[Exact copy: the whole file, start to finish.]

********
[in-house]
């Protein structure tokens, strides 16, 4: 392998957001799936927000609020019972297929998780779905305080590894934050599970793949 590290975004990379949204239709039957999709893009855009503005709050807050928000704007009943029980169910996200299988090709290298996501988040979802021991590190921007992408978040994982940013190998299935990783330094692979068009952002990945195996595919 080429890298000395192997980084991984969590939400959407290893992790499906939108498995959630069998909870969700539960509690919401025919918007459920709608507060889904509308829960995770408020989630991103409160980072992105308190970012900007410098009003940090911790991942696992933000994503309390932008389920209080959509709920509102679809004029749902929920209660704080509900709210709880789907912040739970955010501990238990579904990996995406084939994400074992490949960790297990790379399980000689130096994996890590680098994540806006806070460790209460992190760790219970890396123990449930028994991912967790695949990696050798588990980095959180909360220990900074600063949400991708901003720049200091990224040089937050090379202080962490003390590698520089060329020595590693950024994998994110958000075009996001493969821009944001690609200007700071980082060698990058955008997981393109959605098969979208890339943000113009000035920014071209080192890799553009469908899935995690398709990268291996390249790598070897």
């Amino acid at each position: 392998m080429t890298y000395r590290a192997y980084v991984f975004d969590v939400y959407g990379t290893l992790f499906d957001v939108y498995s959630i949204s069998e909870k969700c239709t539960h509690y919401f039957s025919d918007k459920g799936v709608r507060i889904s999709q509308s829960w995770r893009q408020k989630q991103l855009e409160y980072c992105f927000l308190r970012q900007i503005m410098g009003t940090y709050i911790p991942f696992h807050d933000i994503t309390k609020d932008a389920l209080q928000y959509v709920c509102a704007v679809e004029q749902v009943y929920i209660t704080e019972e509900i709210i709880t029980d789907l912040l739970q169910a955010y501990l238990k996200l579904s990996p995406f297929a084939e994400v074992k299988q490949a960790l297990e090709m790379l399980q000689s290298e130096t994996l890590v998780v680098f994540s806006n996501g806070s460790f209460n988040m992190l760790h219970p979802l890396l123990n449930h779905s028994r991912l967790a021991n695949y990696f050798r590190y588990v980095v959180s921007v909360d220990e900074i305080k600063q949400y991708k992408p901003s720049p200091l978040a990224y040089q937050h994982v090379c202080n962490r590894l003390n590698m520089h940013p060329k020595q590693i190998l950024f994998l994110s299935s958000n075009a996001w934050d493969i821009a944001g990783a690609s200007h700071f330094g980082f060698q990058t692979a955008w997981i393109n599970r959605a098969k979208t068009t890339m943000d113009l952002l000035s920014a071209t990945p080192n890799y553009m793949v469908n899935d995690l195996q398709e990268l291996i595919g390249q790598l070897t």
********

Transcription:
[in-house]
């Protein structure tokens, strides 16, 4: 392998957001799936927000609020019972297929998780779905305080590894934050599970793949 590290975004990379949204239709039957999709893009855009503005709050807050928000704007009943029980169910996200299988090709290298996501988040979802021991590190921007992408978040994982940013190998299935990783330094692979068009952002990945195996595919 080429890298000395192997980084991984969590939400959407290893992790499906939108498995959630069998909870969700539960509690919401025919918007459920709608507060889904509308829960995770408020989630991103409160980072992105308190970012900007410098009003940090911790991942696992933000994503309390932008389920209080959509709920509102679809004029749902929920209660704080509900709210709880789907912040739970955010501990238990579904990996995406084939994400074992490949960790297990790379399980000689130096994996890590680098994540806006806070460790209460992190760790219970890396123990449930028994991912967790695949990696050798588990980095959180909360220990900074600063949400991708901003720049200091990224040089937050090379202080962490003390590698520089060329020595590693950024994998994110958000075009996001493969821009944001690609200007700071980082060698990058955008997981393109959605098969979208890339943000113009000035920014071209080192890799553009469908899935995690398709990268291996390249790598070897």
């Amino acid at each position: 392998m080429t890298y000395r590290a192997y980084v991984f975004d969590v939400y959407g990379t290893l992790f499906d957001v939108y498995s959630i949204s069998e909870k969700c239709t539960h509690y919401f039957s025919d918007k459920g799936v709608r507060i889904s999709q509308s829960w995770r893009q408020k989630q991103l855009e409160y980072c992105f927000l308190r970012q900007i503005m410098g009003t940090y709050i911790p991942f696992h807050d933000i994503t309390k609020d932008a389920l209080q928000y959509v709920c509102a704007v679809e004029q749902v009943y929920i209660t704080e019972e509900i709210i709880t029980d789907l912040l739970q169910a955010y501990l238990k996200l579904s990996p995406f297929a084939e994400v074992k299988q490949a960790l297990e090709m790379l399980q000689s290298e130096t994996l890590v998780v680098f994540s806006n996501g806070s460790f209460n988040m992190l760790h219970p979802l890396l123990n449930h779905s028994r991912l967790a021991n695949y990696f050798r590190y588990v980095v959180s921007v909360d220990e900074i305080k600063q949400y991708k992408p901003s720049p200091l978040a990224y040089q937050h994982v090379c202080n962490r590894l003390n590698m520089h940013p060329k020595q590693i190998l950024f994998l994110s299935s958000n075009a996001w934050d493969i821009a944001g990783a690609s200007h700071f330094g980082f060698q990058t692979a955008w997981i393109n599970r959605a098969k979208t068009t890339m943000d113009l952002l000035s920014a071209t990945p080192n890799y553009m793949v469908n899935d995690l195996q398709e990268l291996i595919g390249q790598l070897t």